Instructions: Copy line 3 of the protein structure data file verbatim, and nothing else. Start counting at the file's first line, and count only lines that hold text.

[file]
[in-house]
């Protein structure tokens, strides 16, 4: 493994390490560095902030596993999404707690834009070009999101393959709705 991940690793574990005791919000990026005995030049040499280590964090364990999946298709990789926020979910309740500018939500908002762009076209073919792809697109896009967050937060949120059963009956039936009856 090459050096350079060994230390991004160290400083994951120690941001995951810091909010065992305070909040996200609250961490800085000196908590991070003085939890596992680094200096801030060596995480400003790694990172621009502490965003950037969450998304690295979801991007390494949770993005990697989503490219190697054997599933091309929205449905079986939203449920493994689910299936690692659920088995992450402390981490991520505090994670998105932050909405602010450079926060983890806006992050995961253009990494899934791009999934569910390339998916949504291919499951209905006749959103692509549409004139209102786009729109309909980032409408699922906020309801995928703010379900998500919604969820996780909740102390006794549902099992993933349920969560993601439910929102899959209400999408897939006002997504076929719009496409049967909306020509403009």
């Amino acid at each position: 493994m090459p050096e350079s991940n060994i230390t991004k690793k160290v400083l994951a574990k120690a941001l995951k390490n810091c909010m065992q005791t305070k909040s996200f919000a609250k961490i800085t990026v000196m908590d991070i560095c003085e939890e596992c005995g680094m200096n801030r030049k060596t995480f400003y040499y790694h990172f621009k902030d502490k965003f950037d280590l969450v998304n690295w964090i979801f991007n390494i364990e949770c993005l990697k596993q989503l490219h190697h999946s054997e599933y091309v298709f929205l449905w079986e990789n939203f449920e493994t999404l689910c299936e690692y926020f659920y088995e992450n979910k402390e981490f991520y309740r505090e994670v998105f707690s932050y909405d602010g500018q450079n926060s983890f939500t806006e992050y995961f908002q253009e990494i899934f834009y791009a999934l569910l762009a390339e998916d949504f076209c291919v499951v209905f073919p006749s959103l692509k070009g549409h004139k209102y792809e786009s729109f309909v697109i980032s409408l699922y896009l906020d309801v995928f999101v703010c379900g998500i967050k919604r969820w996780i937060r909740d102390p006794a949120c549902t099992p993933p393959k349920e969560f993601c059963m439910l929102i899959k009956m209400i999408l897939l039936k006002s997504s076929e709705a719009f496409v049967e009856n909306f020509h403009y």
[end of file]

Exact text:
């Amino acid at each position: 493994m090459p050096e350079s991940n060994i230390t991004k690793k160290v400083l994951a574990k120690a941001l995951k390490n810091c909010m065992q005791t305070k909040s996200f919000a609250k961490i800085t990026v000196m908590d991070i560095c003085e939890e596992c005995g680094m200096n801030r030049k060596t995480f400003y040499y790694h990172f621009k902030d502490k965003f950037d280590l969450v998304n690295w964090i979801f991007n390494i364990e949770c993005l990697k596993q989503l490219h190697h999946s054997e599933y091309v298709f929205l449905w079986e990789n939203f449920e493994t999404l689910c299936e690692y926020f659920y088995e992450n979910k402390e981490f991520y309740r505090e994670v998105f707690s932050y909405d602010g500018q450079n926060s983890f939500t806006e992050y995961f908002q253009e990494i899934f834009y791009a999934l569910l762009a390339e998916d949504f076209c291919v499951v209905f073919p006749s959103l692509k070009g549409h004139k209102y792809e786009s729109f309909v697109i980032s409408l699922y896009l906020d309801v995928f999101v703010c379900g998500i967050k919604r969820w996780i937060r909740d102390p006794a949120c549902t099992p993933p393959k349920e969560f993601c059963m439910l929102i899959k009956m209400i999408l897939l039936k006002s997504s076929e709705a719009f496409v049967e009856n909306f020509h403009y």